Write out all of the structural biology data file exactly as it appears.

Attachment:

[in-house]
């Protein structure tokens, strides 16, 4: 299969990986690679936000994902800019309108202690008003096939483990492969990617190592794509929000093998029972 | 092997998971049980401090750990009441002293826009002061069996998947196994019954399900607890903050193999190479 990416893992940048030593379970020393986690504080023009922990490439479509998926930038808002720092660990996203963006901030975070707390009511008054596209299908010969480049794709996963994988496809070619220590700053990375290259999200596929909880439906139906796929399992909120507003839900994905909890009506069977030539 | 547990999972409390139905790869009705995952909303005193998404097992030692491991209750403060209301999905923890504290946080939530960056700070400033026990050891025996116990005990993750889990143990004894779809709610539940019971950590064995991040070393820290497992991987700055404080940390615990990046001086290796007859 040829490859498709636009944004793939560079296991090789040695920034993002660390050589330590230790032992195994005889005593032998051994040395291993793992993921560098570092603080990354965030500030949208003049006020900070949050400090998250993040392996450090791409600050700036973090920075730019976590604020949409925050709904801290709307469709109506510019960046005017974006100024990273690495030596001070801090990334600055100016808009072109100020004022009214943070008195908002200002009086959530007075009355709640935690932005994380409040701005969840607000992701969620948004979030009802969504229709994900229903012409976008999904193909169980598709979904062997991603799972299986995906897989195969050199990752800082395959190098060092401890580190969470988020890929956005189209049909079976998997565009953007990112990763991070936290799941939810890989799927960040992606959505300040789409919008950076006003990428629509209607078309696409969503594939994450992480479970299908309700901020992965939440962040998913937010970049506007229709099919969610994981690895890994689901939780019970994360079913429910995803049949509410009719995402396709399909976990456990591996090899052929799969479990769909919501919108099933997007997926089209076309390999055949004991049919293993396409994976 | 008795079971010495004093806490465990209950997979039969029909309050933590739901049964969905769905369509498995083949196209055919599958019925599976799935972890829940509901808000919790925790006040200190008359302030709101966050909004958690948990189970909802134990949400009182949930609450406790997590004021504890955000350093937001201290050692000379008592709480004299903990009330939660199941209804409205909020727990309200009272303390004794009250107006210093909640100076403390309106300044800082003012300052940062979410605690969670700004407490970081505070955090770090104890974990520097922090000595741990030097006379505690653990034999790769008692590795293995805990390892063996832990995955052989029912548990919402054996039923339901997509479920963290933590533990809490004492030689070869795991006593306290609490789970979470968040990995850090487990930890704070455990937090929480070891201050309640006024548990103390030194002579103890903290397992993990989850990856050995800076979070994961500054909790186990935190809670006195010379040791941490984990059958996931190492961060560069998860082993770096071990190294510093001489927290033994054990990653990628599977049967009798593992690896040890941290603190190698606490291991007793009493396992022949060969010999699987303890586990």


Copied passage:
[in-house]
């Protein structure tokens, strides 16, 4: 299969990986690679936000994902800019309108202690008003096939483990492969990617190592794509929000093998029972 | 092997998971049980401090750990009441002293826009002061069996998947196994019954399900607890903050193999190479 990416893992940048030593379970020393986690504080023009922990490439479509998926930038808002720092660990996203963006901030975070707390009511008054596209299908010969480049794709996963994988496809070619220590700053990375290259999200596929909880439906139906796929399992909120507003839900994905909890009506069977030539 | 547990999972409390139905790869009705995952909303005193998404097992030692491991209750403060209301999905923890504290946080939530960056700070400033026990050891025996116990005990993750889990143990004894779809709610539940019971950590064995991040070393820290497992991987700055404080940390615990990046001086290796007859 040829490859498709636009944004793939560079296991090789040695920034993002660390050589330590230790032992195994005889005593032998051994040395291993793992993921560098570092603080990354965030500030949208003049006020900070949050400090998250993040392996450090791409600050700036973090920075730019976590604020949409925050709904801290709307469709109506510019960046005017974006100024990273690495030596001070801090990334600055100016808009072109100020004022009214943070008195908002200002009086959530007075009355709640935690932005994380409040701005969840607000992701969620948004979030009802969504229709994900229903012409976008999904193909169980598709979904062997991603799972299986995906897989195969050199990752800082395959190098060092401890580190969470988020890929956005189209049909079976998997565009953007990112990763991070936290799941939810890989799927960040992606959505300040789409919008950076006003990428629509209607078309696409969503594939994450992480479970299908309700901020992965939440962040998913937010970049506007229709099919969610994981690895890994689901939780019970994360079913429910995803049949509410009719995402396709399909976990456990591996090899052929799969479990769909919501919108099933997007997926089209076309390999055949004991049919293993396409994976 | 008795079971010495004093806490465990209950997979039969029909309050933590739901049964969905769905369509498995083949196209055919599958019925599976799935972890829940509901808000919790925790006040200190008359302030709101966050909004958690948990189970909802134990949400009182949930609450406790997590004021504890955000350093937001201290050692000379008592709480004299903990009330939660199941209804409205909020727990309200009272303390004794009250107006210093909640100076403390309106300044800082003012300052940062979410605690969670700004407490970081505070955090770090104890974990520097922090000595741990030097006379505690653990034999790769008692590795293995805990390892063996832990995955052989029912548990919402054996039923339901997509479920963290933590533990809490004492030689070869795991006593306290609490789970979470968040990995850090487990930890704070455990937090929480070891201050309640006024548990103390030194002579103890903290397992993990989850990856050995800076979070994961500054909790186990935190809670006195010379040791941490984990059958996931190492961060560069998860082993770096071990190294510093001489927290033994054990990653990628599977049967009798593992690896040890941290603190190698606490291991007793009493396992022949060969010999699987303890586990």